Refuse to Chase Yesterday's Moneymaker

September 16, 2008
Bill Staton, MBA, CFA

Physician's Money Digest, August15 2003, Volume 10, Issue 15

Some things never change, especiallywhen it comes to mutual funds.Throughout history, swarms of investorshave chased the hottest mutual fundmanagers or the hottest mutual funds,instead of looking for experiencedmutual fund managers who are consistentor mutual funds that continuallyperform well but aren't often at the topof the fund pack. Unfortunately, chasingthe hottest mutual fund manager orfund is a sure way to lose money in anymarket—and the record proves it.


The Economist

Recently, showed achart of the 10 best-performing USmutual funds (out of 851 funds with atleast $100 million in assets) from 1996 to1999 and their subsequent performancesover the next 3 years (ie, 2000, 2001, and2002). If you're not familiar with the waymutual funds work, the study's resultsmay offer you a few surprises.

The number-1 mutual fund for the1996 to 1999 period ranked 841st in theyear 2000. The other top 4 mutual fundsin the same period fared just as poorly.The number-2 mutual fund dropped to832nd place; number-3 slipped all theway to 845; and number-4 received thehighest ranking of all 4 funds at 791. Ofthe top 10, not a single fund rankedhigher than 790. Time was not kind toany of these funds. However, when itcomes to mutual funds, time is not onthe physician-investor's side.


Over the 18-year period ending in2002, the average mutual fund investorwho invested $10,000 in a mutual fundearned only $6200 ($16,200 altogether),and that was during the greatest bullmarket in history—a period in which themarket rose 9 years in a row. Even moneymarket funds performed better than that.As a comparison, that same $10,000investment in an index fund would havegrown to nearly $90,000. Why did theaverage mutual fund investor earn so littledespite a thriving market?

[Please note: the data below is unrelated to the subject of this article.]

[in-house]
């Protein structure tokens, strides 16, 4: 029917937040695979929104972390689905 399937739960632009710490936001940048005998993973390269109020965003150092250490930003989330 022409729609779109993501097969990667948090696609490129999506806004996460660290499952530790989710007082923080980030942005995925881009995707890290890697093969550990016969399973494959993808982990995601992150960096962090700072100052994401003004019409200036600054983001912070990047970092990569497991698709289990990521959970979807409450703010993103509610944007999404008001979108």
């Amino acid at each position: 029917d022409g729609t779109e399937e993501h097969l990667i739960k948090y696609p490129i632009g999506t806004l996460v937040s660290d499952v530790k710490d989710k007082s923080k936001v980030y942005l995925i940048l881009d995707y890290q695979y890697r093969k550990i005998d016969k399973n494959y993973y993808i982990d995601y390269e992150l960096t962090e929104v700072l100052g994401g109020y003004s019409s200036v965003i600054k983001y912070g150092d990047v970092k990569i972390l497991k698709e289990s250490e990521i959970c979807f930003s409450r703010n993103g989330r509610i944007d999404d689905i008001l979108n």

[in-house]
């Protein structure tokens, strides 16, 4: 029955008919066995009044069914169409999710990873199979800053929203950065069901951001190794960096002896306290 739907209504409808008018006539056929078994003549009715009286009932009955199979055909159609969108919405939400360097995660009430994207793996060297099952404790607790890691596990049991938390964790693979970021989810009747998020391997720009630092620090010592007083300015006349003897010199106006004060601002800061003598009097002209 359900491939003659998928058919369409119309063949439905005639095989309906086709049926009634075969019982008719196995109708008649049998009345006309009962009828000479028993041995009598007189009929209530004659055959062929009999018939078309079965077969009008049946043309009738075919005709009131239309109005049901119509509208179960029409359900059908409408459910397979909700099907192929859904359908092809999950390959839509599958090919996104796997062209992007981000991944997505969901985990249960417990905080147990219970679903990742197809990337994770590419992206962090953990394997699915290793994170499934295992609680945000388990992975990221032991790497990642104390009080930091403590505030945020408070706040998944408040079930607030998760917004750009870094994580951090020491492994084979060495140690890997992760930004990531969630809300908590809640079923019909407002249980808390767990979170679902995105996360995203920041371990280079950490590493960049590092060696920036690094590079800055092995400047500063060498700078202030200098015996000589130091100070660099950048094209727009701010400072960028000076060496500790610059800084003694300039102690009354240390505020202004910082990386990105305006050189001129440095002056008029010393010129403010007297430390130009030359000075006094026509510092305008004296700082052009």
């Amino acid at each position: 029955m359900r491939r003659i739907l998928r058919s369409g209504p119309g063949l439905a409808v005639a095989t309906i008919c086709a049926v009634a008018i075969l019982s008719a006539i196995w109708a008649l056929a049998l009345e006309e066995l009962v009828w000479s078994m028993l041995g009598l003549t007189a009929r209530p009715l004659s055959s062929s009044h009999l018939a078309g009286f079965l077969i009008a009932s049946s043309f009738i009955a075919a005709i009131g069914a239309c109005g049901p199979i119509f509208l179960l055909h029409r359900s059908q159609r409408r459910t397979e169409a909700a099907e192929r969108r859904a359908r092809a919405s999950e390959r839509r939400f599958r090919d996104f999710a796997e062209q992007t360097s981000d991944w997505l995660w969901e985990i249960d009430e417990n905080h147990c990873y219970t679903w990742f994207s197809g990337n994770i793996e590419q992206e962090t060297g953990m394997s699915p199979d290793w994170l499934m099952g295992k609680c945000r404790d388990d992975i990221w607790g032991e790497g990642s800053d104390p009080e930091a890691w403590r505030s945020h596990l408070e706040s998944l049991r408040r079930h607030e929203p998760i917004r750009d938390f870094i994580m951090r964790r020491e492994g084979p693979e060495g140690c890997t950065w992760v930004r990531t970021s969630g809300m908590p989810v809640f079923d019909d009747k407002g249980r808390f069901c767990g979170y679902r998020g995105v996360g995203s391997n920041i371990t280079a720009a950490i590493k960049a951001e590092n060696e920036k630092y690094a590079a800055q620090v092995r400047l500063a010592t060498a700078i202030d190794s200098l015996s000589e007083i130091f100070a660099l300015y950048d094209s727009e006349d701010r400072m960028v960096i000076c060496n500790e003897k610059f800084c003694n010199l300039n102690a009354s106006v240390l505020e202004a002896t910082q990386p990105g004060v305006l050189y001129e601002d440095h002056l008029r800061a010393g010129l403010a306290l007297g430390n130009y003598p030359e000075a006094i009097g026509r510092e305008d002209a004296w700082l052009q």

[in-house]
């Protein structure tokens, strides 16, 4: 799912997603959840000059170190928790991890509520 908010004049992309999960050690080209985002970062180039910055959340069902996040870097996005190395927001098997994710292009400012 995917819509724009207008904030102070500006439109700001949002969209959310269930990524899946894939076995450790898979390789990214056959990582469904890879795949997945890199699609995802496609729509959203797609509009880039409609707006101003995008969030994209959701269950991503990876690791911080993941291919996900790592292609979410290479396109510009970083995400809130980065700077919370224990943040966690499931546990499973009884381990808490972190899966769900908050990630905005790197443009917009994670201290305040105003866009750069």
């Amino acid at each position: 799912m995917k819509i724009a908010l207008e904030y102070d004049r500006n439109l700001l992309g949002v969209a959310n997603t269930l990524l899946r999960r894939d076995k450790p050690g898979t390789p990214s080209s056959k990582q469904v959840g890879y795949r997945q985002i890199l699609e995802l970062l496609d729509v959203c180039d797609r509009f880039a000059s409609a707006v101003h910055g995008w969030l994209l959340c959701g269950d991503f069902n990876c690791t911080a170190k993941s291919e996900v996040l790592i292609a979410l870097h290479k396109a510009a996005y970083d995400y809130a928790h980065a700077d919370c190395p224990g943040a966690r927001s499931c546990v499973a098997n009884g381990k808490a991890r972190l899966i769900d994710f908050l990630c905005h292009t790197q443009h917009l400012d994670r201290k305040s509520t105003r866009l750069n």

There are 2 reasons why these investorssaw such little growth. One reasonis because investors tended to switchinto the hottest funds just as they werepeaking—1 reason why so few investorsdo well in stock mutual funds. They'realways chasing a comet that's flamingout. Another reason why these investorsearned so little is because they tended tosell when stock prices were low and tobuy when prices were high, as opposedto dollar-cost averaging through thickand thin.

The bottom


As one financial writer once said inregard to mutual funds, "The real comedyhere is that mutual funds are generallysold to the public based on theirrecent performance. In essence, mutualfund companies are knowingly sellingthe funds that have done well recently,funds that they know are probably pasttheir prime and due for a period ofsevere underperformance." If you're aphysician-investor interested in mutualfunds, make sure you select a mutualfund manager who has a consistentrecord and that you choose funds thatcontinually perform well. Aim for the stars, but don't botherchasing fading comets.

Bill Staton is chairman of

Staton Financial Advisors

LLC, a money management

firm whose accounts were up in

2001 and again in 2002. Join

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